Dr Post also warns that these water reserves are non-renewable: "We should use them carefully -- once gone, they won't be replenished until the sea level drops again, which is not likely to happen for a very long time."

The study, "Offshore fresh groundwater reserves as a global phenomenon" by Vincent E.A. Post, Jacobus Groen, Henk Kooi, Mark Person, Shemin Ge and W. Mike Edmunds, is published in the latest issue of Nature.

The National Centre for Groundwater Research and Training is an Australian Government initiative, supported by the Australian Research Council and the National Water Commission.


Story Source:

The above story is based on materials provided by Flinders University. Note: Materials may be edited for content and length.


Journal Reference:

  1. Vincent E.A. Post, Jacobus Groen, Henk Kooi, Mark Person, Shemin Ge, W. Mike Edmunds. Offshore fresh groundwater reserves as a global phenomenon. Nature, 2013; 504 (7478): 71 DOI: 10.1038/nature12858

Cite This Page:

Flinders University. "Vast freshwater reserves found beneath the oceans." ScienceDaily. ScienceDaily, 8 December 2013. <www.sciencedaily.com/releases/2013/12/131208085304.htm>.
Flinders University. (2013, December 8). Vast freshwater reserves found beneath the oceans. ScienceDaily. Retrieved September 17, 2014 from www.sciencedaily.com/releases/2013/12/131208085304.htm
Flinders University. "Vast freshwater reserves found beneath the oceans." ScienceDaily. www.sciencedaily.com/releases/2013/12/131208085304.htm (accessed September 17, 2014).

Share This



More Earth & Climate News

Wednesday, September 17, 2014

Featured Research

from universities, journals, and other organizations


Featured Videos

from AP, Reuters, AFP, and other news services

Raw: Scientists Examine Colossal Squid

Raw: Scientists Examine Colossal Squid

AP (Sep. 16, 2014) Squid experts in New Zealand thawed and examined an unusual catch on Tuesday: a colossal squid. It was captured in Antarctica's remote Ross Sea in December last year and has been frozen for eight months. (Sept. 16) Video provided by AP
Powered by NewsLook.com
Man Floats for 31 Hours in Gulf Waters

Man Floats for 31 Hours in Gulf Waters

AP (Sep. 16, 2014) A Texas man is lucky to be alive after he and three others floated for more than a day in the Gulf of Mexico when their boat sank during a fishing trip. (Sept. 16) Video provided by AP
Powered by NewsLook.com
Researchers Explore Shipwrecks Off Calif. Coast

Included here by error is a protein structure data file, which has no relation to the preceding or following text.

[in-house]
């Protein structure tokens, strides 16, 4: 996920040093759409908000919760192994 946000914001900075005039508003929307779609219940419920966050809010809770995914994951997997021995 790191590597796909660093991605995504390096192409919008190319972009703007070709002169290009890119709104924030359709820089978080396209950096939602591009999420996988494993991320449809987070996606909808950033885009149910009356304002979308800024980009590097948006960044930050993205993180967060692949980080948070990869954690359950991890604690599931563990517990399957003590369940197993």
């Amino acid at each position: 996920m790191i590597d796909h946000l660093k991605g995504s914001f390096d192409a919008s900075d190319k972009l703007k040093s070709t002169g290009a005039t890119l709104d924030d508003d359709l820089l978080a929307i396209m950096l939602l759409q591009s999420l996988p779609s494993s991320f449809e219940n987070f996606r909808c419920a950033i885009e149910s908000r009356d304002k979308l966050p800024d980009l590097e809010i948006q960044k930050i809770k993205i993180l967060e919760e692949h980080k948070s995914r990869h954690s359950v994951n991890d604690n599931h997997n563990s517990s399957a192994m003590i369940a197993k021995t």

Researchers Explore Shipwrecks Off Calif. Coast

AP (Sep. 16, 2014) Federal researchers are exploring more than a dozen underwater sites where they believe ships sank in the treacherous waters west of San Francisco in the decades following the Gold Rush. (Sept. 16) Video provided by AP
Powered by NewsLook.com
Isolated N. Korea Asks For International Help With Volcano

Isolated N. Korea Asks For International Help With Volcano

Newsy (Sep. 16, 2014) Mount Paektu volcano in North Korea is showing signs of life and there's not much known about it. Video provided by Newsy
Powered by NewsLook.com

Search ScienceDaily

Number of stories in archives: 140,361

Find with keyword(s):
Enter a keyword or phrase to search ScienceDaily for related topics and research stories.

Save/Print:
Share:

Breaking News:
from the past week

In Other News

... from NewsDaily.com

Science News

Health News

    Environment News

      Technology News



      Save/Print:
      Share:

      Free Subscriptions


      Get the latest science news with ScienceDaily's free email newsletters, updated daily and weekly. Or view hourly updated newsfeeds in your RSS reader:

      Get Social & Mobile


      Keep up to date with the latest news from ScienceDaily via social networks and mobile apps:

      Have Feedback?


      Tell us what you think of ScienceDaily -- we welcome both positive and negative comments. Have any problems using the site? Questions?
      Mobile: iPhone Android Web
      Follow: Facebook Twitter Google+
      Subscribe: RSS Feeds Email Newsletters
      Latest Headlines Health & Medicine Mind & Brain Space & Time Matter & Energy Computers & Math Plants & Animals Earth & Climate Fossils & Ruins